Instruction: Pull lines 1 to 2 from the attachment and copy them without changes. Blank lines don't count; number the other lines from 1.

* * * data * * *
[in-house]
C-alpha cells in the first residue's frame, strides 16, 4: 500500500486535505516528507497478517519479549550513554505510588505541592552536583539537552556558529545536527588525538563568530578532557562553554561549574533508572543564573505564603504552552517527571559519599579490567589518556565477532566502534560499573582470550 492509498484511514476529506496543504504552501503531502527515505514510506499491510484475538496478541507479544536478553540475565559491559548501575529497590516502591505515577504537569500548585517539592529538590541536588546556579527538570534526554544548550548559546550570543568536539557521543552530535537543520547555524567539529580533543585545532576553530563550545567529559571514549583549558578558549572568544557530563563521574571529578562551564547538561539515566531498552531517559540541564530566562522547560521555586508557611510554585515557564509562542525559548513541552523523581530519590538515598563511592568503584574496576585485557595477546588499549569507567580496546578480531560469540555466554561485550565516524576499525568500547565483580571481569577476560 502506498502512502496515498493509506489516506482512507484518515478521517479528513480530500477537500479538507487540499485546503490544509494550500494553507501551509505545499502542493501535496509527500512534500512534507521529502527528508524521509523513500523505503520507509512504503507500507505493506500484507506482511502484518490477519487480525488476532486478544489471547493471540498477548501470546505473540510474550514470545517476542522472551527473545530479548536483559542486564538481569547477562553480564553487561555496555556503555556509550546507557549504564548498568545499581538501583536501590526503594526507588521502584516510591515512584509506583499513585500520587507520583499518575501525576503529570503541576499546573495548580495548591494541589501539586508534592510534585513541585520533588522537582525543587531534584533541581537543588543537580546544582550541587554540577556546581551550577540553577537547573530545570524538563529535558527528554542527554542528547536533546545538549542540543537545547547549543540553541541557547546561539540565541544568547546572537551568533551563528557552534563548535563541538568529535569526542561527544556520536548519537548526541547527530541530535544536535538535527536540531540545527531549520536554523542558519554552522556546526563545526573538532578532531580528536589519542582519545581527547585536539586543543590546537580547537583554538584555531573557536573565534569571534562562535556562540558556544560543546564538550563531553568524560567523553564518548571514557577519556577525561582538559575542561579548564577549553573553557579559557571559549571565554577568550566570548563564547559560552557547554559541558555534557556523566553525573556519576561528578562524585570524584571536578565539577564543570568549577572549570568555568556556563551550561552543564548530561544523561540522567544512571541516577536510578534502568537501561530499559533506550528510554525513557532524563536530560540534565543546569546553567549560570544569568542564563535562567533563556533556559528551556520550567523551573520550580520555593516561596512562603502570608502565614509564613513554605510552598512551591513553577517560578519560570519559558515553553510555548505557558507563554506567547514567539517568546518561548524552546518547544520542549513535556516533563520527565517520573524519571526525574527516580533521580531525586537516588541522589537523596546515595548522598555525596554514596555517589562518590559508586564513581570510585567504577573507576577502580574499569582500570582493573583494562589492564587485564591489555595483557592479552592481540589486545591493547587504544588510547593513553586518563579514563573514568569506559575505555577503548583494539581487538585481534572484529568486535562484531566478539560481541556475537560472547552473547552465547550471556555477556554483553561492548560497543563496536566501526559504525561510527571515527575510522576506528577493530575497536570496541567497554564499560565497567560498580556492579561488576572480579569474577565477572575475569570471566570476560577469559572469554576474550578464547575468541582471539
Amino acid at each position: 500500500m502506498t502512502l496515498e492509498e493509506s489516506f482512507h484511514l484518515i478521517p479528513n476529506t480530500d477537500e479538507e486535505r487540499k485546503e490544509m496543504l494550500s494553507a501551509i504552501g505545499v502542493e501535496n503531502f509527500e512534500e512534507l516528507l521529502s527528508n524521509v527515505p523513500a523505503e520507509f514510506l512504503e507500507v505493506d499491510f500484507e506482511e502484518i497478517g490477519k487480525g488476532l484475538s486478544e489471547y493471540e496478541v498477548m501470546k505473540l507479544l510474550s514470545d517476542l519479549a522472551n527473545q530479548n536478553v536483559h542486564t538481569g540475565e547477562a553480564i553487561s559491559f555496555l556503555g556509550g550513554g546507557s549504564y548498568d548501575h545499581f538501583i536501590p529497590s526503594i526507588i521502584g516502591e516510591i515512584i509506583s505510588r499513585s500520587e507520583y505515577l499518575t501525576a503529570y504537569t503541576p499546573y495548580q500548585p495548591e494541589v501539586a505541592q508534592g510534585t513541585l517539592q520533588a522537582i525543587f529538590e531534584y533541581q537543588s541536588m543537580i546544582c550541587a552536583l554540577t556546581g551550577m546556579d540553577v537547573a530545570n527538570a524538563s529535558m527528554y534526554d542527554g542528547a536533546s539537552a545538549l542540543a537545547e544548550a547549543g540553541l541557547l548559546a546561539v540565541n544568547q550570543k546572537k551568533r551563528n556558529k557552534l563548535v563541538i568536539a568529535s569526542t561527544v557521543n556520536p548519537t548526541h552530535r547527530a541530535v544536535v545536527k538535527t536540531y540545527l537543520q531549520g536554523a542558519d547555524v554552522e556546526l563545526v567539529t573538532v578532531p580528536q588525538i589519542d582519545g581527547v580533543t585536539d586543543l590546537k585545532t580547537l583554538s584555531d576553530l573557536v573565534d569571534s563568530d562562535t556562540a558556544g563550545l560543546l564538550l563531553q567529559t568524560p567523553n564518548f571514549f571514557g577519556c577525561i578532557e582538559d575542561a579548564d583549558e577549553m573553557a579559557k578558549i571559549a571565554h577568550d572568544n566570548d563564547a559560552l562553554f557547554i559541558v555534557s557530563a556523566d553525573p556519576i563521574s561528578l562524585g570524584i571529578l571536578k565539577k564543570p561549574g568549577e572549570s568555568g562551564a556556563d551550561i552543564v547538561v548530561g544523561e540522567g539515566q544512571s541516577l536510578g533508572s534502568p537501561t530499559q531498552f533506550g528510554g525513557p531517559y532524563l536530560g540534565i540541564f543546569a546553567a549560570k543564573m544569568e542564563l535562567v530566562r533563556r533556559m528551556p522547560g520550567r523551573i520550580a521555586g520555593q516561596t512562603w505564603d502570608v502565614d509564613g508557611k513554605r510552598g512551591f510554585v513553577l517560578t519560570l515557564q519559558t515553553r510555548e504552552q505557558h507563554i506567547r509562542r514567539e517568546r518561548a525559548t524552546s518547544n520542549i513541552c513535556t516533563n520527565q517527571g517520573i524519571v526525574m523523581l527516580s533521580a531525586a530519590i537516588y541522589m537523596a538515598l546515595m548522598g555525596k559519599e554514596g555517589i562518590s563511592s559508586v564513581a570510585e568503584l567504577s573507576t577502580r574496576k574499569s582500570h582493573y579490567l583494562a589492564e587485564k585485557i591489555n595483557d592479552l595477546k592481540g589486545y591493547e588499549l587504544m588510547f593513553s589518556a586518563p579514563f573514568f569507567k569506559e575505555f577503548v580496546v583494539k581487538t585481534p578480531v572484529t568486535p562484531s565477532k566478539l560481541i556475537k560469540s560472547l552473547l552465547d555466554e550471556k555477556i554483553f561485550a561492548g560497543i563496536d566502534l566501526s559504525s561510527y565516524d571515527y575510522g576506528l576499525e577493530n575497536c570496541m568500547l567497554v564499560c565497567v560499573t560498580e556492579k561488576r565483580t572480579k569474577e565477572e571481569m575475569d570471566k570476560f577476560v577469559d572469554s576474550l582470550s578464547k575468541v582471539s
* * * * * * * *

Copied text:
[in-house]
C-alpha cells in the first residue's frame, strides 16, 4: 500500500486535505516528507497478517519479549550513554505510588505541592552536583539537552556558529545536527588525538563568530578532557562553554561549574533508572543564573505564603504552552517527571559519599579490567589518556565477532566502534560499573582470550 492509498484511514476529506496543504504552501503531502527515505514510506499491510484475538496478541507479544536478553540475565559491559548501575529497590516502591505515577504537569500548585517539592529538590541536588546556579527538570534526554544548550548559546550570543568536539557521543552530535537543520547555524567539529580533543585545532576553530563550545567529559571514549583549558578558549572568544557530563563521574571529578562551564547538561539515566531498552531517559540541564530566562522547560521555586508557611510554585515557564509562542525559548513541552523523581530519590538515598563511592568503584574496576585485557595477546588499549569507567580496546578480531560469540555466554561485550565516524576499525568500547565483580571481569577476560 502506498502512502496515498493509506489516506482512507484518515478521517479528513480530500477537500479538507487540499485546503490544509494550500494553507501551509505545499502542493501535496509527500512534500512534507521529502527528508524521509523513500523505503520507509512504503507500507505493506500484507506482511502484518490477519487480525488476532486478544489471547493471540498477548501470546505473540510474550514470545517476542522472551527473545530479548536483559542486564538481569547477562553480564553487561555496555556503555556509550546507557549504564548498568545499581538501583536501590526503594526507588521502584516510591515512584509506583499513585500520587507520583499518575501525576503529570503541576499546573495548580495548591494541589501539586508534592510534585513541585520533588522537582525543587531534584533541581537543588543537580546544582550541587554540577556546581551550577540553577537547573530545570524538563529535558527528554542527554542528547536533546545538549542540543537545547547549543540553541541557547546561539540565541544568547546572537551568533551563528557552534563548535563541538568529535569526542561527544556520536548519537548526541547527530541530535544536535538535527536540531540545527531549520536554523542558519554552522556546526563545526573538532578532531580528536589519542582519545581527547585536539586543543590546537580547537583554538584555531573557536573565534569571534562562535556562540558556544560543546564538550563531553568524560567523553564518548571514557577519556577525561582538559575542561579548564577549553573553557579559557571559549571565554577568550566570548563564547559560552557547554559541558555534557556523566553525573556519576561528578562524585570524584571536578565539577564543570568549577572549570568555568556556563551550561552543564548530561544523561540522567544512571541516577536510578534502568537501561530499559533506550528510554525513557532524563536530560540534565543546569546553567549560570544569568542564563535562567533563556533556559528551556520550567523551573520550580520555593516561596512562603502570608502565614509564613513554605510552598512551591513553577517560578519560570519559558515553553510555548505557558507563554506567547514567539517568546518561548524552546518547544520542549513535556516533563520527565517520573524519571526525574527516580533521580531525586537516588541522589537523596546515595548522598555525596554514596555517589562518590559508586564513581570510585567504577573507576577502580574499569582500570582493573583494562589492564587485564591489555595483557592479552592481540589486545591493547587504544588510547593513553586518563579514563573514568569506559575505555577503548583494539581487538585481534572484529568486535562484531566478539560481541556475537560472547552473547552465547550471556555477556554483553561492548560497543563496536566501526559504525561510527571515527575510522576506528577493530575497536570496541567497554564499560565497567560498580556492579561488576572480579569474577565477572575475569570471566570476560577469559572469554576474550578464547575468541582471539